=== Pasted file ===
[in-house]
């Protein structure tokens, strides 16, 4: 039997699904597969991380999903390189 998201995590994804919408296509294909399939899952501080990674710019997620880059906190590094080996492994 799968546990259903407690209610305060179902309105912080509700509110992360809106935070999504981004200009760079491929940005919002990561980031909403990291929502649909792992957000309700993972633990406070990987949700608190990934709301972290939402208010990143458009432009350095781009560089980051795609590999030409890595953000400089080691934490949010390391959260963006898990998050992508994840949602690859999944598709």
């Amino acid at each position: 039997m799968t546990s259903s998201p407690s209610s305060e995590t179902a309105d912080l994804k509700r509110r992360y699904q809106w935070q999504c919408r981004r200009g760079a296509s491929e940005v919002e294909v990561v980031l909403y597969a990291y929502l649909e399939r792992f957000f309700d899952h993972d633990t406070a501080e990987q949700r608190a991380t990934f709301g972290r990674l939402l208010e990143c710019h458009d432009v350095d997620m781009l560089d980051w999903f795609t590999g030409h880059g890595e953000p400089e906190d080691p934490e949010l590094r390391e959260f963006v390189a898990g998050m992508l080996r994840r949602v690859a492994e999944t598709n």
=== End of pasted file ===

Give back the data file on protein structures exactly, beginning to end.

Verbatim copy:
[in-house]
């Protein structure tokens, strides 16, 4: 039997699904597969991380999903390189 998201995590994804919408296509294909399939899952501080990674710019997620880059906190590094080996492994 799968546990259903407690209610305060179902309105912080509700509110992360809106935070999504981004200009760079491929940005919002990561980031909403990291929502649909792992957000309700993972633990406070990987949700608190990934709301972290939402208010990143458009432009350095781009560089980051795609590999030409890595953000400089080691934490949010390391959260963006898990998050992508994840949602690859999944598709």
């Amino acid at each position: 039997m799968t546990s259903s998201p407690s209610s305060e995590t179902a309105d912080l994804k509700r509110r992360y699904q809106w935070q999504c919408r981004r200009g760079a296509s491929e940005v919002e294909v990561v980031l909403y597969a990291y929502l649909e399939r792992f957000f309700d899952h993972d633990t406070a501080e990987q949700r608190a991380t990934f709301g972290r990674l939402l208010e990143c710019h458009d432009v350095d997620m781009l560089d980051w999903f795609t590999g030409h880059g890595e953000p400089e906190d080691p934490e949010l590094r390391e959260f963006v390189a898990g998050m992508l080996r994840r949602v690859a492994e999944t598709n």